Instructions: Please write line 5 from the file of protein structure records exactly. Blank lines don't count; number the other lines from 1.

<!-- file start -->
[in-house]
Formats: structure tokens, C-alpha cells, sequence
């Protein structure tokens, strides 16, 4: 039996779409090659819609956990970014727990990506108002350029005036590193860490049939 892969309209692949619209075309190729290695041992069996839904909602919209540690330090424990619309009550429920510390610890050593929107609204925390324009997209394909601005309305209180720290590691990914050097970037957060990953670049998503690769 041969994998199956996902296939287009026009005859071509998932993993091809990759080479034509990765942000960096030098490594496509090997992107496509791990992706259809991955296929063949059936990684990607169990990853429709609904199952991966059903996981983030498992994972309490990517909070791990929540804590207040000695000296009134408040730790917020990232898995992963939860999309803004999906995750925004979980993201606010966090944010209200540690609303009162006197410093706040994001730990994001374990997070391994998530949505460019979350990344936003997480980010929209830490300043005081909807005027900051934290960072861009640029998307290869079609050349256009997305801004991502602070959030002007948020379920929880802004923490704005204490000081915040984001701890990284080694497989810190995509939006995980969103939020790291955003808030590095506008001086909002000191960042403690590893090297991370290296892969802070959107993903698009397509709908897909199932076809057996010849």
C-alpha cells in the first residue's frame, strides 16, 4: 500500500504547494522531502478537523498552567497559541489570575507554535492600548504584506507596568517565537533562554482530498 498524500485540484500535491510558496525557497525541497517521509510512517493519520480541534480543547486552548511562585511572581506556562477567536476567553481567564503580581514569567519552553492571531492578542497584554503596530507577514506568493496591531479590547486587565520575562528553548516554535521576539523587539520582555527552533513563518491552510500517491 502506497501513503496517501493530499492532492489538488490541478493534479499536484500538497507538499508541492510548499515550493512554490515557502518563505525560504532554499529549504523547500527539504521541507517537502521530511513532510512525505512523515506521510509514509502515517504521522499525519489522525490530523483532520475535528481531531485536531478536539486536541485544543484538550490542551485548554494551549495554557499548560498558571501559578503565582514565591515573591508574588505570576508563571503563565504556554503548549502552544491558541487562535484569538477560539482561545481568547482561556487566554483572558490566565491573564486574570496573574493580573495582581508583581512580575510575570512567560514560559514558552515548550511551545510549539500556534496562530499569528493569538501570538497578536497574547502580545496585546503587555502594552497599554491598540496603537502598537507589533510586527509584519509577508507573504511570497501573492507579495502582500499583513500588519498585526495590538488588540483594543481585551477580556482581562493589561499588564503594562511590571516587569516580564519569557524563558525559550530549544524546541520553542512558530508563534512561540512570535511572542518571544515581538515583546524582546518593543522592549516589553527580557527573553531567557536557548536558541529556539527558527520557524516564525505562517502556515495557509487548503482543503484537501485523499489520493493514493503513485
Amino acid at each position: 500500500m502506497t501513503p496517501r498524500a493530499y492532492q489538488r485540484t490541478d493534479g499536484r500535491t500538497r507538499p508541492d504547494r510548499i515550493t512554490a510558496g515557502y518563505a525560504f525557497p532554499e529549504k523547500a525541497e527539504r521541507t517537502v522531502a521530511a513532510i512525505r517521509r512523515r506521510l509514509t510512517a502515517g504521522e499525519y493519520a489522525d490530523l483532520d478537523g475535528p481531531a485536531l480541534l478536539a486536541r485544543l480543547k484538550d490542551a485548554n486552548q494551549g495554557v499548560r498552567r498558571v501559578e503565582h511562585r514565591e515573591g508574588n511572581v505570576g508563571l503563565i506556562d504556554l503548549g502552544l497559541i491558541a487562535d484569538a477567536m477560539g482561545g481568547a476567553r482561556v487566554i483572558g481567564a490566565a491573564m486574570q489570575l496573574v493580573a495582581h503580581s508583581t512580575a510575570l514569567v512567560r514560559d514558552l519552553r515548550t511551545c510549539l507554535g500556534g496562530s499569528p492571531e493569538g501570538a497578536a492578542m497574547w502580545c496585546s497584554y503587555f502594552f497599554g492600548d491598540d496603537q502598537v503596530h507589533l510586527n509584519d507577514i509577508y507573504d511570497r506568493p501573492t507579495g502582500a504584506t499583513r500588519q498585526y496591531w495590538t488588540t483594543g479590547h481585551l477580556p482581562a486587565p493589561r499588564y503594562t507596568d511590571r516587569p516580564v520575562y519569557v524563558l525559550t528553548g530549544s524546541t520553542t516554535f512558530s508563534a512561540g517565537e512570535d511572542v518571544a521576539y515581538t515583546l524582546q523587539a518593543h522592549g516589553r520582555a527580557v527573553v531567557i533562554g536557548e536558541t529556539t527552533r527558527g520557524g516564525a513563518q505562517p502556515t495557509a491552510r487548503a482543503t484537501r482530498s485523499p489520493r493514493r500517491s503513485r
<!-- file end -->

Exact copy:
Amino acid at each position: 500500500m502506497t501513503p496517501r498524500a493530499y492532492q489538488r485540484t490541478d493534479g499536484r500535491t500538497r507538499p508541492d504547494r510548499i515550493t512554490a510558496g515557502y518563505a525560504f525557497p532554499e529549504k523547500a525541497e527539504r521541507t517537502v522531502a521530511a513532510i512525505r517521509r512523515r506521510l509514509t510512517a502515517g504521522e499525519y493519520a489522525d490530523l483532520d478537523g475535528p481531531a485536531l480541534l478536539a486536541r485544543l480543547k484538550d490542551a485548554n486552548q494551549g495554557v499548560r498552567r498558571v501559578e503565582h511562585r514565591e515573591g508574588n511572581v505570576g508563571l503563565i506556562d504556554l503548549g502552544l497559541i491558541a487562535d484569538a477567536m477560539g482561545g481568547a476567553r482561556v487566554i483572558g481567564a490566565a491573564m486574570q489570575l496573574v493580573a495582581h503580581s508583581t512580575a510575570l514569567v512567560r514560559d514558552l519552553r515548550t511551545c510549539l507554535g500556534g496562530s499569528p492571531e493569538g501570538a497578536a492578542m497574547w502580545c496585546s497584554y503587555f502594552f497599554g492600548d491598540d496603537q502598537v503596530h507589533l510586527n509584519d507577514i509577508y507573504d511570497r506568493p501573492t507579495g502582500a504584506t499583513r500588519q498585526y496591531w495590538t488588540t483594543g479590547h481585551l477580556p482581562a486587565p493589561r499588564y503594562t507596568d511590571r516587569p516580564v520575562y519569557v524563558l525559550t528553548g530549544s524546541t520553542t516554535f512558530s508563534a512561540g517565537e512570535d511572542v518571544a521576539y515581538t515583546l524582546q523587539a518593543h522592549g516589553r520582555a527580557v527573553v531567557i533562554g536557548e536558541t529556539t527552533r527558527g520557524g516564525a513563518q505562517p502556515t495557509a491552510r487548503a482543503t484537501r482530498s485523499p489520493r493514493r500517491s503513485r